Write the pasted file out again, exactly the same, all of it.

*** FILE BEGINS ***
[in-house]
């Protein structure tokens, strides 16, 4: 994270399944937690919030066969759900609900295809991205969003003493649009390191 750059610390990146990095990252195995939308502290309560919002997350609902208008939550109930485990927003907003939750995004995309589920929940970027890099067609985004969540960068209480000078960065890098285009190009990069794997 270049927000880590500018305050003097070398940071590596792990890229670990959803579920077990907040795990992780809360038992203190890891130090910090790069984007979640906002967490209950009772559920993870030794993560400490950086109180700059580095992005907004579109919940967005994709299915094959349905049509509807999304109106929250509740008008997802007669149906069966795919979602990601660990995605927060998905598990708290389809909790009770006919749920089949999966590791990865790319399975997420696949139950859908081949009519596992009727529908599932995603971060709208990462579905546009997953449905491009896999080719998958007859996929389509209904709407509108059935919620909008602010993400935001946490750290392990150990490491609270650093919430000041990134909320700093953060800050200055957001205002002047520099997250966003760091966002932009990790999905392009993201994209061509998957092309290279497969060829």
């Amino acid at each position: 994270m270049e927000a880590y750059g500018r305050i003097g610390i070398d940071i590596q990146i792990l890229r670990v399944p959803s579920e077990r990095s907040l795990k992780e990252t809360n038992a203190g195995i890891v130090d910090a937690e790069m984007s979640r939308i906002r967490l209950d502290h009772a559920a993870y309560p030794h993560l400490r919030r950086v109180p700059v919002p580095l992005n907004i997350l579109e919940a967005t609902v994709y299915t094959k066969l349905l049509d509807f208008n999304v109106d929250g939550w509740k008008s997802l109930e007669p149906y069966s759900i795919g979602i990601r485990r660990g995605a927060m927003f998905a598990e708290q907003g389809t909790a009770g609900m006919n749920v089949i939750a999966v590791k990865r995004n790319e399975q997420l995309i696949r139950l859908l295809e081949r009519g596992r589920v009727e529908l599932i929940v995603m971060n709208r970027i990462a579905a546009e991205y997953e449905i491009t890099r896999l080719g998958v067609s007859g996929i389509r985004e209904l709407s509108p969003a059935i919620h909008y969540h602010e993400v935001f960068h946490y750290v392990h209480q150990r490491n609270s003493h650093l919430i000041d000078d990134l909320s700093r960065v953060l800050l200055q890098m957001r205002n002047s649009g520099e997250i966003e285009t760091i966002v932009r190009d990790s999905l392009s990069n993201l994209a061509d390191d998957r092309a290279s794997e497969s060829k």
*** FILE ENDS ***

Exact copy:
[in-house]
């Protein structure tokens, strides 16, 4: 994270399944937690919030066969759900609900295809991205969003003493649009390191 750059610390990146990095990252195995939308502290309560919002997350609902208008939550109930485990927003907003939750995004995309589920929940970027890099067609985004969540960068209480000078960065890098285009190009990069794997 270049927000880590500018305050003097070398940071590596792990890229670990959803579920077990907040795990992780809360038992203190890891130090910090790069984007979640906002967490209950009772559920993870030794993560400490950086109180700059580095992005907004579109919940967005994709299915094959349905049509509807999304109106929250509740008008997802007669149906069966795919979602990601660990995605927060998905598990708290389809909790009770006919749920089949999966590791990865790319399975997420696949139950859908081949009519596992009727529908599932995603971060709208990462579905546009997953449905491009896999080719998958007859996929389509209904709407509108059935919620909008602010993400935001946490750290392990150990490491609270650093919430000041990134909320700093953060800050200055957001205002002047520099997250966003760091966002932009990790999905392009993201994209061509998957092309290279497969060829």
């Amino acid at each position: 994270m270049e927000a880590y750059g500018r305050i003097g610390i070398d940071i590596q990146i792990l890229r670990v399944p959803s579920e077990r990095s907040l795990k992780e990252t809360n038992a203190g195995i890891v130090d910090a937690e790069m984007s979640r939308i906002r967490l209950d502290h009772a559920a993870y309560p030794h993560l400490r919030r950086v109180p700059v919002p580095l992005n907004i997350l579109e919940a967005t609902v994709y299915t094959k066969l349905l049509d509807f208008n999304v109106d929250g939550w509740k008008s997802l109930e007669p149906y069966s759900i795919g979602i990601r485990r660990g995605a927060m927003f998905a598990e708290q907003g389809t909790a009770g609900m006919n749920v089949i939750a999966v590791k990865r995004n790319e399975q997420l995309i696949r139950l859908l295809e081949r009519g596992r589920v009727e529908l599932i929940v995603m971060n709208r970027i990462a579905a546009e991205y997953e449905i491009t890099r896999l080719g998958v067609s007859g996929i389509r985004e209904l709407s509108p969003a059935i919620h909008y969540h602010e993400v935001f960068h946490y750290v392990h209480q150990r490491n609270s003493h650093l919430i000041d000078d990134l909320s700093r960065v953060l800050l200055q890098m957001r205002n002047s649009g520099e997250i966003e285009t760091i966002v932009r190009d990790s999905l392009s990069n993201l994209a061509d390191d998957r092309a290279s794997e497969s060829k």